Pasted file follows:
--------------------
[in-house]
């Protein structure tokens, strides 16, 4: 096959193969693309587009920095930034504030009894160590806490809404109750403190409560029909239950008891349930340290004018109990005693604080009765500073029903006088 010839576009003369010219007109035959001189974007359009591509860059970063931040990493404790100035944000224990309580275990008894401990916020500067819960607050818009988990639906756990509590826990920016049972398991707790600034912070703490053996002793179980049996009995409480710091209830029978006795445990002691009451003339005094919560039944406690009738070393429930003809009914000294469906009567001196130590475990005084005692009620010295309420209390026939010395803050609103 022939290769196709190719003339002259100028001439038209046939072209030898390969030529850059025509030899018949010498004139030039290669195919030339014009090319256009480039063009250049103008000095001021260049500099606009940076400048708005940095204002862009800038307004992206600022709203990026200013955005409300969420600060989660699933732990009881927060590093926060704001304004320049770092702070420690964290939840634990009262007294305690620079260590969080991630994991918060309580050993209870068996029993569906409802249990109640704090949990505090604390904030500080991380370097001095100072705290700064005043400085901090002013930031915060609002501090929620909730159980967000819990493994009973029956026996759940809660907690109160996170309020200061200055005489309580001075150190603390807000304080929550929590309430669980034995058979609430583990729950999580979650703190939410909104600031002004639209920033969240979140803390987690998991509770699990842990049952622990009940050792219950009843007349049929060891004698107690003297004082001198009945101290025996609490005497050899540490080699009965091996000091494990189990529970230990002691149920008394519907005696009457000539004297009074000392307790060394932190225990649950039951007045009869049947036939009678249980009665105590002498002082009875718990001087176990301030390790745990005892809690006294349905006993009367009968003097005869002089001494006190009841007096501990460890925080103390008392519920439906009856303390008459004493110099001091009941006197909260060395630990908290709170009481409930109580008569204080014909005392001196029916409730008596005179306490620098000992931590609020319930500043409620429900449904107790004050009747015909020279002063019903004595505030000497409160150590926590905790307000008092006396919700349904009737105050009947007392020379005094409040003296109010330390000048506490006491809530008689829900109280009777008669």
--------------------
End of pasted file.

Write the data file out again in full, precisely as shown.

[in-house]
């Protein structure tokens, strides 16, 4: 096959193969693309587009920095930034504030009894160590806490809404109750403190409560029909239950008891349930340290004018109990005693604080009765500073029903006088 010839576009003369010219007109035959001189974007359009591509860059970063931040990493404790100035944000224990309580275990008894401990916020500067819960607050818009988990639906756990509590826990920016049972398991707790600034912070703490053996002793179980049996009995409480710091209830029978006795445990002691009451003339005094919560039944406690009738070393429930003809009914000294469906009567001196130590475990005084005692009620010295309420209390026939010395803050609103 022939290769196709190719003339002259100028001439038209046939072209030898390969030529850059025509030899018949010498004139030039290669195919030339014009090319256009480039063009250049103008000095001021260049500099606009940076400048708005940095204002862009800038307004992206600022709203990026200013955005409300969420600060989660699933732990009881927060590093926060704001304004320049770092702070420690964290939840634990009262007294305690620079260590969080991630994991918060309580050993209870068996029993569906409802249990109640704090949990505090604390904030500080991380370097001095100072705290700064005043400085901090002013930031915060609002501090929620909730159980967000819990493994009973029956026996759940809660907690109160996170309020200061200055005489309580001075150190603390807000304080929550929590309430669980034995058979609430583990729950999580979650703190939410909104600031002004639209920033969240979140803390987690998991509770699990842990049952622990009940050792219950009843007349049929060891004698107690003297004082001198009945101290025996609490005497050899540490080699009965091996000091494990189990529970230990002691149920008394519907005696009457000539004297009074000392307790060394932190225990649950039951007045009869049947036939009678249980009665105590002498002082009875718990001087176990301030390790745990005892809690006294349905006993009367009968003097005869002089001494006190009841007096501990460890925080103390008392519920439906009856303390008459004493110099001091009941006197909260060395630990908290709170009481409930109580008569204080014909005392001196029916409730008596005179306490620098000992931590609020319930500043409620429900449904107790004050009747015909020279002063019903004595505030000497409160150590926590905790307000008092006396919700349904009737105050009947007392020379005094409040003296109010330390000048506490006491809530008689829900109280009777008669």